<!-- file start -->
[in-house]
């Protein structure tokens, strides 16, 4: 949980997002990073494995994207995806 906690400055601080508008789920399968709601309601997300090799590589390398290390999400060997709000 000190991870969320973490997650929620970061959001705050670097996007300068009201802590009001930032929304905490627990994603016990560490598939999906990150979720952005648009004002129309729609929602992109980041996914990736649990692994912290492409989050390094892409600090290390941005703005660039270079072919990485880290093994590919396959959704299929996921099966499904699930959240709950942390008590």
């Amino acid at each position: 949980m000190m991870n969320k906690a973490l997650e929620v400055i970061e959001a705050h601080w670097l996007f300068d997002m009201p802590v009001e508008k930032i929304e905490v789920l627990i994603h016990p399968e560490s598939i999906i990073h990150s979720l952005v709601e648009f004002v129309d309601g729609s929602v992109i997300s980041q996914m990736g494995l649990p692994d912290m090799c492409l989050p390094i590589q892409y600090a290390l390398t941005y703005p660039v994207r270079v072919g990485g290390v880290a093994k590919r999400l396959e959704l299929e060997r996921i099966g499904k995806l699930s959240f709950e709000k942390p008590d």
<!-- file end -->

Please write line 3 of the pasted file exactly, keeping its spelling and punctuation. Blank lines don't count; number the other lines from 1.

């Amino acid at each position: 949980m000190m991870n969320k906690a973490l997650e929620v400055i970061e959001a705050h601080w670097l996007f300068d997002m009201p802590v009001e508008k930032i929304e905490v789920l627990i994603h016990p399968e560490s598939i999906i990073h990150s979720l952005v709601e648009f004002v129309d309601g729609s929602v992109i997300s980041q996914m990736g494995l649990p692994d912290m090799c492409l989050p390094i590589q892409y600090a290390l390398t941005y703005p660039v994207r270079v072919g990485g290390v880290a093994k590919r999400l396959e959704l299929e060997r996921i099966g499904k995806l699930s959240f709950e709000k942390p008590d």